Apple CEO Tim Cook has reiterated how his company values customer privacy more than other top companies in Silicon Valley, suggesting the likes of Google and Facebook are selling you out when you give them your data.
Cook made the comments at a dinner hosted by the Electronic Privacy Information Center in Washington, DC, last night (via The Verge), where he was honoured as a “champion of freedom” for his leadership at Apple:
“Our privacy is being attacked on multiple fronts,” Cook said in a speech that he delivered remotely, according to EPIC. “I’m speaking to you from Silicon Valley, where some of the most prominent and successful companies have built their businesses by lulling their customers into complacency about their personal information. They’re gobbling up everything they can learn about you and trying to monetize it. We think that’s wrong. And it’s not the kind of company that Apple wants to be.”
Cook didn’t call out specific companies such as Google, Facebook or Yahoo, but he says when people use “free” services, it’s not worth it having “your family photos data-mined”, hinting at the recent Google Photos service, which aims to be the Gmail of photo storage:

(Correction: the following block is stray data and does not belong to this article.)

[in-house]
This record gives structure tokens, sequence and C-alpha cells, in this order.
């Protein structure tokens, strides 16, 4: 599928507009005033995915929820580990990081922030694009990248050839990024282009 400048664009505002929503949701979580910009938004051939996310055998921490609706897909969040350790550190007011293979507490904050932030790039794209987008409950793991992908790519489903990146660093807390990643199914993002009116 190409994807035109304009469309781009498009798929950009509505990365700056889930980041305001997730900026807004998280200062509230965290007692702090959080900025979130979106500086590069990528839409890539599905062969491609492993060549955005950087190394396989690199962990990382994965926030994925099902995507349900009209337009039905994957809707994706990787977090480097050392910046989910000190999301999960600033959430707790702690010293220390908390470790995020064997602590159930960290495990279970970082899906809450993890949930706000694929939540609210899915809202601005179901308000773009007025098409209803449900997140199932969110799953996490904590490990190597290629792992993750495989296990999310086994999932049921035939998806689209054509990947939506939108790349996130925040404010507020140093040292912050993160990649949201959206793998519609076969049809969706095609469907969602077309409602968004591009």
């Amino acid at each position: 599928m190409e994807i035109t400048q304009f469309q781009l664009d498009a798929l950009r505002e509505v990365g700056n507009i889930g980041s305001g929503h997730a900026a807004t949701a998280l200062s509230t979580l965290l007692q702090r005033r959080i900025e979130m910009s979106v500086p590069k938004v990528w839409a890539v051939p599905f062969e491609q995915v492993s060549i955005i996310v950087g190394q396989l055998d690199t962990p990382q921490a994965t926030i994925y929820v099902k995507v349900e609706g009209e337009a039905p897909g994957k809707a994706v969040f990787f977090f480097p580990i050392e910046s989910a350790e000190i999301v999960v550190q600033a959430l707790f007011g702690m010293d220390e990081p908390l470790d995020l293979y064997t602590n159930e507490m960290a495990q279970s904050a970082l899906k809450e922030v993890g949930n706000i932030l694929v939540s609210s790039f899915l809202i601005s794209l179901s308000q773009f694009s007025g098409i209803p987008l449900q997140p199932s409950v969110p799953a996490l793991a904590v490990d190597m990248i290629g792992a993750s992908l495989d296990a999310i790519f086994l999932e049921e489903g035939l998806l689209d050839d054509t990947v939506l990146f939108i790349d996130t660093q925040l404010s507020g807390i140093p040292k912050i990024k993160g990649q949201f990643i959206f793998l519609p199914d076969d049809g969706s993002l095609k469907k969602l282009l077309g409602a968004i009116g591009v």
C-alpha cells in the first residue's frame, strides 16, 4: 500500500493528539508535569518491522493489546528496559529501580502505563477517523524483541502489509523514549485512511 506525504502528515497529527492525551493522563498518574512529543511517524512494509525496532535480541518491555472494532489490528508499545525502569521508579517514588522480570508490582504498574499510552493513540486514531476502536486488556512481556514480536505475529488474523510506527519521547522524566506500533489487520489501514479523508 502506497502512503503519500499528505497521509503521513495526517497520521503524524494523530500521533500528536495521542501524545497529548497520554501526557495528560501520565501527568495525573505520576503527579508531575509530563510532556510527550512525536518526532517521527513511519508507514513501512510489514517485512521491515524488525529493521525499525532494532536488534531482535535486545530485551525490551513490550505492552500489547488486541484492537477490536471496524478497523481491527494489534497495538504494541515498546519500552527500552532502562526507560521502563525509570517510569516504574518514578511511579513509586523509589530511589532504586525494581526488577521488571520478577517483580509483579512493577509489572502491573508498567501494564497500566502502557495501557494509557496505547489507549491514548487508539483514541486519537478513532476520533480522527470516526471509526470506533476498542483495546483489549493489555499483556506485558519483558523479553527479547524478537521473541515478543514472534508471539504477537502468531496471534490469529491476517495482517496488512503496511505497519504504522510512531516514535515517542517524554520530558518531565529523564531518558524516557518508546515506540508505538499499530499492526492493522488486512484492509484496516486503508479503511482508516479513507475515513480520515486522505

“You might like these so-called free services, but we don’t think they’re worth having your email or your search history or now even your family photos data-mined and sold off for God knows what advertising purpose,” Cook said. “And we think someday, customers will see this for what it is.”
Apple does have its own iAds platform, which allows companies to run ads within iOS apps; customers have the option of opting out of iAd tracking on their iOS devices (Settings > Privacy > Advertising > Limit Ad Tracking > OFF).
Last fall, Apple launched a new page on their website dedicating the company’s commitment to your privacy. Cook emphasized Apple makes money by selling great products and not by harvesting your data:
Our business model is very straightforward: We sell great products. We don’t build a profile based on your email content or web browsing habits to sell to advertisers. We don’t “monetize” the information you store on your iPhone or in iCloud. And we don’t read your email or your messages to get information to market to you. Our software and services are designed to make our devices better. Plain and simple.
Cook similarly emphasized privacy on Charlie Rose last fall as well.
How willing are you to give up your personal data to use free services from the likes of Facebook, Google, Twitter or Yahoo?